In 1998 the US-based VZV Research Foundation (VZVRF) formed EuroVar, the European Working Group on Varicella, to study the epidemiology of varicella and explore the desirability and feasibility of universal varicella vaccination in Europe. The inaugural meeting of the group was held in December 1998 in Liège, Belgium. Subsequently the membership of EuroVar was expanded and further meetings were held in Liège (January 2000), Berlin (June 2000), Madrid (January 2001), Helsinki (September 2001), London (April 2002), Warsaw (November 2002) and Seville (October 2003). The EuroVar members have agreed on several issues, and we present these in the form of a consensus statement, together with a review of the questions associated with varicella epidemiology, disease burden and vaccination policy in different European countries, as well as a discussion on the barriers to implementation of varicella vaccination.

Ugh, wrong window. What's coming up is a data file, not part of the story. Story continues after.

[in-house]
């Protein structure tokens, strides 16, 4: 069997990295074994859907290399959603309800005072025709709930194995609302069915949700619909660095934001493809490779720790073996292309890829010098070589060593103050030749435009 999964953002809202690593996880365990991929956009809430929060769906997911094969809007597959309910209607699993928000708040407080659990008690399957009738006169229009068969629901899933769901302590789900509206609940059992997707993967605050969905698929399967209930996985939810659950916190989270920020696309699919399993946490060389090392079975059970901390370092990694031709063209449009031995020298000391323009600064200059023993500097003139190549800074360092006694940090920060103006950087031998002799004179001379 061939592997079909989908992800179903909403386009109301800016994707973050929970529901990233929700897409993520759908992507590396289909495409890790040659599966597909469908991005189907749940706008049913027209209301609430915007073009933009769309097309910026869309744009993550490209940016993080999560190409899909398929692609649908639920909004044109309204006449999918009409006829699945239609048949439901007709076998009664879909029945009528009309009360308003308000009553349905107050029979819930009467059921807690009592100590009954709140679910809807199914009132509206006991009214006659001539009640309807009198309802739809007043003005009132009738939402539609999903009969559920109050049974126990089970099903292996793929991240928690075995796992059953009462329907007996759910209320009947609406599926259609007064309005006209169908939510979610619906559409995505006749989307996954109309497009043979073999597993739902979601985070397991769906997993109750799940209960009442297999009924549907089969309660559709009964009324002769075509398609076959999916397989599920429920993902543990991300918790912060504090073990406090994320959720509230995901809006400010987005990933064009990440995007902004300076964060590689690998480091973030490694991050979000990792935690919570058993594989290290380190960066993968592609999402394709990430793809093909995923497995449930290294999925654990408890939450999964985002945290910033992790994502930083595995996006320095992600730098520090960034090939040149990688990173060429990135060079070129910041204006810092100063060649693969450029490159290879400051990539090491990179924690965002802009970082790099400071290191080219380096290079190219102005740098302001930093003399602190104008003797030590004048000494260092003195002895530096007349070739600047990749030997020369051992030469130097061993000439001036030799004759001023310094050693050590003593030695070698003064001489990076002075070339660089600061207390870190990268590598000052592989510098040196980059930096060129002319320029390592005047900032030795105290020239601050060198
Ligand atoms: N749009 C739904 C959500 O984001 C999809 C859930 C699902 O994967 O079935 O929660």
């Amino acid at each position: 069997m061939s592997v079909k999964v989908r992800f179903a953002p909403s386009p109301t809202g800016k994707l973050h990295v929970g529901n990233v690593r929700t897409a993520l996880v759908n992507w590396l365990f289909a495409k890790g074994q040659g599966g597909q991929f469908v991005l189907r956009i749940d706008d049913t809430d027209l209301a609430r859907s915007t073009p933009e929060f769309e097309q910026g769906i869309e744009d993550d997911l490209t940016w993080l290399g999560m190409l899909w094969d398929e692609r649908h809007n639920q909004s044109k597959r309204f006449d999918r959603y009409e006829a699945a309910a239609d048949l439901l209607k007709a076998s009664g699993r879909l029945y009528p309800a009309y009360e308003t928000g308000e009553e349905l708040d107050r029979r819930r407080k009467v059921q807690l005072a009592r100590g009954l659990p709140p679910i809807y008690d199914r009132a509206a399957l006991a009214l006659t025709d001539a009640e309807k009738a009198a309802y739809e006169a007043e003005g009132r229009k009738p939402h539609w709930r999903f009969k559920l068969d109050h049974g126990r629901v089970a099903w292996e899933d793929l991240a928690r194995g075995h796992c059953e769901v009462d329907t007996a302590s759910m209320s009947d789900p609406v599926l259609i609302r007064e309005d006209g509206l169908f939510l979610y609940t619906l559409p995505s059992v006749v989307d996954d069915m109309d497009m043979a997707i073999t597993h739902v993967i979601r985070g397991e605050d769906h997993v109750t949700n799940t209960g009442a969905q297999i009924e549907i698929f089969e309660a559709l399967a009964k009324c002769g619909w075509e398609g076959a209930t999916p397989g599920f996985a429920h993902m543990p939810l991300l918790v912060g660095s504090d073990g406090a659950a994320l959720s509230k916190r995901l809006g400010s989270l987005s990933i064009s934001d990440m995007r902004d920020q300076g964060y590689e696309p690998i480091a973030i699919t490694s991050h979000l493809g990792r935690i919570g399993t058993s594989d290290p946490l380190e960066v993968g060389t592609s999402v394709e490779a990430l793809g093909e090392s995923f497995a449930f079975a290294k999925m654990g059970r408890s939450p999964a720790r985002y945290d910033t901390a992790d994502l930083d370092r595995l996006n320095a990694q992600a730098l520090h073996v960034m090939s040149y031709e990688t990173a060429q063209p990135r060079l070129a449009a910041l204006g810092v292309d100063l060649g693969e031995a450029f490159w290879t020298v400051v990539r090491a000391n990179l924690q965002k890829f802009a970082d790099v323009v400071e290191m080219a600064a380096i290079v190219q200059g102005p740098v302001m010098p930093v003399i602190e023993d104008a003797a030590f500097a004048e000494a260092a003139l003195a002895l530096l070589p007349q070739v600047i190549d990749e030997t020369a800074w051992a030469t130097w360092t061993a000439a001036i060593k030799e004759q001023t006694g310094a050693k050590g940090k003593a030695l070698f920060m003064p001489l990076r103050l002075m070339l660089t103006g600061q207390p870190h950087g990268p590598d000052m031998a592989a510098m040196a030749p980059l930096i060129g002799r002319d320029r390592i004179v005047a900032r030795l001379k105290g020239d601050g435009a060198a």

The epidemiology and disease burden associated with VZV infection are likely to have a direct impact on vaccination policies.

However, given that routine reporting is not mandatory in many European countries, there is a lack of precise information on varicella epidemiology and disease burden in Europe. Nevertheless, in the last few years, several studies have been published. A review of European varicella seroprevalence data indicates that in Western Europe, ~10% of individuals are still susceptible to varicella in early adulthood. 6 The data suggest that seroprevalence among adolescents and young adults is higher in Northern and Central Europe than in Southern Europe, although differences in study design preclude a direct comparison.